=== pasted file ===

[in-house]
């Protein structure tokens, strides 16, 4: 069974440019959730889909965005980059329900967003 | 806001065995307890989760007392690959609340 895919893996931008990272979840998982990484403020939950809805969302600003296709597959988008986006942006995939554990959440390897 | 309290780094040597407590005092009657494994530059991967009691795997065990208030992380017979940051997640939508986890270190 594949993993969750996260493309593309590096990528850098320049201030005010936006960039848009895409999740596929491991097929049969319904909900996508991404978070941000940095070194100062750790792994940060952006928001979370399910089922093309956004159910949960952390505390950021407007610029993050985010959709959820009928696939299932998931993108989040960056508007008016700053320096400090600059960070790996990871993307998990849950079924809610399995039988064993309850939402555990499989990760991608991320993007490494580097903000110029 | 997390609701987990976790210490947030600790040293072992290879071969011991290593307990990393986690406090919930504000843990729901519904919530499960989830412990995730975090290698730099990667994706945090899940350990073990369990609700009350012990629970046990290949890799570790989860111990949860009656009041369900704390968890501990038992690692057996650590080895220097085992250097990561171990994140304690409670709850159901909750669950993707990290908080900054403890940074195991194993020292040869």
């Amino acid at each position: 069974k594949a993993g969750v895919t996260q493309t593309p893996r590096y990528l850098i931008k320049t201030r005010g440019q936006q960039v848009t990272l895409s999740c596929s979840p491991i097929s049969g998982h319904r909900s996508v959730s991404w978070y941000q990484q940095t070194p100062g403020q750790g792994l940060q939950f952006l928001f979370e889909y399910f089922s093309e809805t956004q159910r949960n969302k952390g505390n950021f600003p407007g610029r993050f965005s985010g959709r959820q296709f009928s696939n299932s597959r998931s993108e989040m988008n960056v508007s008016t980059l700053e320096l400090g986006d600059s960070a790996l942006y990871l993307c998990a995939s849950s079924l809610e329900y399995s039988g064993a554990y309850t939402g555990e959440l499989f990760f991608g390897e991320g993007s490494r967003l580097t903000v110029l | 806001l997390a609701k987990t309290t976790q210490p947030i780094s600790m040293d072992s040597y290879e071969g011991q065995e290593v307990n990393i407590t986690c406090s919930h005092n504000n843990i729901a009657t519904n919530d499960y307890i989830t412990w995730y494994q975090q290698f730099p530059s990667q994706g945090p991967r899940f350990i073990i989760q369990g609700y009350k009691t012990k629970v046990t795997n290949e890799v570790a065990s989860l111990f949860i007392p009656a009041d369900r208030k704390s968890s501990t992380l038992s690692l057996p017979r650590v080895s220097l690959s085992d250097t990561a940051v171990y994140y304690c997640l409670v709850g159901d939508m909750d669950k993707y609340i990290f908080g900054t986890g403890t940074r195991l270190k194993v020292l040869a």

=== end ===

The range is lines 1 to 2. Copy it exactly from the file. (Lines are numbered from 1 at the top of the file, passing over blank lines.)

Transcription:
[in-house]
């Protein structure tokens, strides 16, 4: 069974440019959730889909965005980059329900967003 | 806001065995307890989760007392690959609340 895919893996931008990272979840998982990484403020939950809805969302600003296709597959988008986006942006995939554990959440390897 | 309290780094040597407590005092009657494994530059991967009691795997065990208030992380017979940051997640939508986890270190 594949993993969750996260493309593309590096990528850098320049201030005010936006960039848009895409999740596929491991097929049969319904909900996508991404978070941000940095070194100062750790792994940060952006928001979370399910089922093309956004159910949960952390505390950021407007610029993050985010959709959820009928696939299932998931993108989040960056508007008016700053320096400090600059960070790996990871993307998990849950079924809610399995039988064993309850939402555990499989990760991608991320993007490494580097903000110029 | 997390609701987990976790210490947030600790040293072992290879071969011991290593307990990393986690406090919930504000843990729901519904919530499960989830412990995730975090290698730099990667994706945090899940350990073990369990609700009350012990629970046990290949890799570790989860111990949860009656009041369900704390968890501990038992690692057996650590080895220097085992250097990561171990994140304690409670709850159901909750669950993707990290908080900054403890940074195991194993020292040869």